UTMB tests Pfizer vaccine on South African COVID-19 variant

GALVESTON, Texas (KTRK) -- Researchers in southeast Texas tested the effectiveness of the COVID-19 vaccine against the different coronavirus variants that have been seen in the U.S.

UTMB-Galveston scientists tested the blood of people vaccinated with the Pfizer vaccine against the different strains.

With the vaccine using mRNA technology to teach the body how to create antibodies and protect against the virus, doctors wanted to make sure it could withstand any mutations.

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"We took a panel of blood from a human that has been immunized," said Dr. Pei-Yong Shi with the department of biochemistry and molecular biology.

Tests were done on a strain that carries a common mutation and on the South African variant. Researchers found that fewer neutralizing antibodies were produced in the South African variant compared to the other strain tested.

"It's almost three-fold reduction of neutralizing activity," said Shi.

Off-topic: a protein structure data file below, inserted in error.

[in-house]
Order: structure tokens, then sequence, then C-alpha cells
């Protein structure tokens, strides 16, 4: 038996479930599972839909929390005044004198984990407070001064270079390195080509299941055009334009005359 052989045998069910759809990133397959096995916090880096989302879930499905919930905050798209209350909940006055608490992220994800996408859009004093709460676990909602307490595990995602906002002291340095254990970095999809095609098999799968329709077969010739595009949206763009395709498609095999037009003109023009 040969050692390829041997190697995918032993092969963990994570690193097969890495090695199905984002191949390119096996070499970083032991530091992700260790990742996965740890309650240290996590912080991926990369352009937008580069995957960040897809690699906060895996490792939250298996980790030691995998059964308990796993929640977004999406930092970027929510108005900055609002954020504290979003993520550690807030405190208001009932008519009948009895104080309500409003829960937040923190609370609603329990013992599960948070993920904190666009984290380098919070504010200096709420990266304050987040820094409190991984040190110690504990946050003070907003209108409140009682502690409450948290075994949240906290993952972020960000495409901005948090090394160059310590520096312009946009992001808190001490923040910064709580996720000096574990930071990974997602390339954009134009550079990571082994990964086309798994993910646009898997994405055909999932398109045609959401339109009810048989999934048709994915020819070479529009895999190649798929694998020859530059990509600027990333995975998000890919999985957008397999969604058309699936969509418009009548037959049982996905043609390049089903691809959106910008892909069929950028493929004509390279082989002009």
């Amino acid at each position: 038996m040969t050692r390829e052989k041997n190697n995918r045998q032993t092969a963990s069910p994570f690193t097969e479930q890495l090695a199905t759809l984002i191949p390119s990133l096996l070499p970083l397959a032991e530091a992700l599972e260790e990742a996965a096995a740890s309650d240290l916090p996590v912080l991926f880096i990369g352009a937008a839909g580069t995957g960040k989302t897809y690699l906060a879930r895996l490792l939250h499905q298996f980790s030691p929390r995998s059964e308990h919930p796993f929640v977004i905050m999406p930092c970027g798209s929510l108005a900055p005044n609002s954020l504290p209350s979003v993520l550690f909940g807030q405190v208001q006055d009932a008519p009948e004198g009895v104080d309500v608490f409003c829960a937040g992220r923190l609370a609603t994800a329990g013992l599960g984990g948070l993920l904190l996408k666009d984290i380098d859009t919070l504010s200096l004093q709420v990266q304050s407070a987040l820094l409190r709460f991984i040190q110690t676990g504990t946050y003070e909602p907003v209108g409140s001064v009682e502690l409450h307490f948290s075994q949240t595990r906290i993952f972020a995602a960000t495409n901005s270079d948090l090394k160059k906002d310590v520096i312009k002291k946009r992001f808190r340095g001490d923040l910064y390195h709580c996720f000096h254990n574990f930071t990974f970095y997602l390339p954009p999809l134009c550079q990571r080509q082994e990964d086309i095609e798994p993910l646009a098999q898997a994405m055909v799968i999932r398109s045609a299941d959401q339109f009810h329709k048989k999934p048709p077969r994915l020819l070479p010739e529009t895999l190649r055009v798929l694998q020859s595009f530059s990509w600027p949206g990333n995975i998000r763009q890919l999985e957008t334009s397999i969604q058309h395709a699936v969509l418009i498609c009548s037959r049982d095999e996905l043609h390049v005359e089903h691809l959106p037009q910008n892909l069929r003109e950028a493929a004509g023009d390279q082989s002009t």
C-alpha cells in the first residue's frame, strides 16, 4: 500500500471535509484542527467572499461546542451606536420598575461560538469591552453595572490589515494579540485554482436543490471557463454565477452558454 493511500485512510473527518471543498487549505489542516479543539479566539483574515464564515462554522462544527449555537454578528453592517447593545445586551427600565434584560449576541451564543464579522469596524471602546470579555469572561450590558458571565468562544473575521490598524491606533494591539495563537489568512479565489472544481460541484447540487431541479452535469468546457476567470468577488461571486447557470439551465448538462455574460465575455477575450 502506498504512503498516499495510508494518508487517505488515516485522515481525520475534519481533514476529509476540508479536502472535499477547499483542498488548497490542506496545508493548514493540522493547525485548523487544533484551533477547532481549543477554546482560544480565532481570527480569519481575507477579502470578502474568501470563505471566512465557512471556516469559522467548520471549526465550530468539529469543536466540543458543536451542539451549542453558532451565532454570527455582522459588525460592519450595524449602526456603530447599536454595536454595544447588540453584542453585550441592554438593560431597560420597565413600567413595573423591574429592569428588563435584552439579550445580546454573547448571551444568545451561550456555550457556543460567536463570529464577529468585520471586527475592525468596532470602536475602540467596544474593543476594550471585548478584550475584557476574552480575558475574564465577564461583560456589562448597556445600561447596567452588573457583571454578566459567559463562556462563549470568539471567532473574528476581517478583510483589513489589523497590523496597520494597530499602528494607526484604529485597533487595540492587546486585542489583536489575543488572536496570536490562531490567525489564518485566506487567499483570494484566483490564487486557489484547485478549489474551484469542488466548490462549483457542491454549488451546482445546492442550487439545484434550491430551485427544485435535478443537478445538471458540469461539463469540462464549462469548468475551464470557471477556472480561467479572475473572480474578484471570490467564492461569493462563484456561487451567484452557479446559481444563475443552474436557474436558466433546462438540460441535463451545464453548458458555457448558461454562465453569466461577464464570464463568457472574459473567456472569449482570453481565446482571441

In lab testing, the Moderna vaccine, which also uses mRNA technology, showed reduced neutralizing antibodies against the South African variant too, according to Dr. Hana El Sahly with Baylor College of Medicine.

READ MORE: South African COVID-19 variant emerges in Houston area; city identifies 1st cases of UK strain

"We do know, from the lab, that many of these vaccines are not working as well against the South African variant," she said.

But fewer neutralizing antibodies does not mean the vaccine is less effective. An immune response is still triggered, producing protection above a specific threshold.

The issue is right now, researchers just don't know where that threshold is.

"We do not know what the cut-off (is) that is needed in humans. We do know that they seem to protect against symptomatic disease, against severe disease, but the cut-off is not determined," said El Sahly.

Dr. Shi said, based on what they do know, he believes Pfizer will be effective against the variant.

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ABC13 Marla Carter spoke with two health experts with UTMB and the Baylor College of Medicine to get you answers.



"I would call it very modest, and there's a big cushion below that, that will still be very protected," said Shi.

For now, the South African strain isn't prevalent in the U.S. Researchers hope to learn from South Africa and Brazil about how the vaccines are working there, so if the strains become more prevalent, they'll know how to respond.

"All platforms need to examine the ability to reduce severe disease against the South African strain should it emerge here in the United States," said El Sahly.

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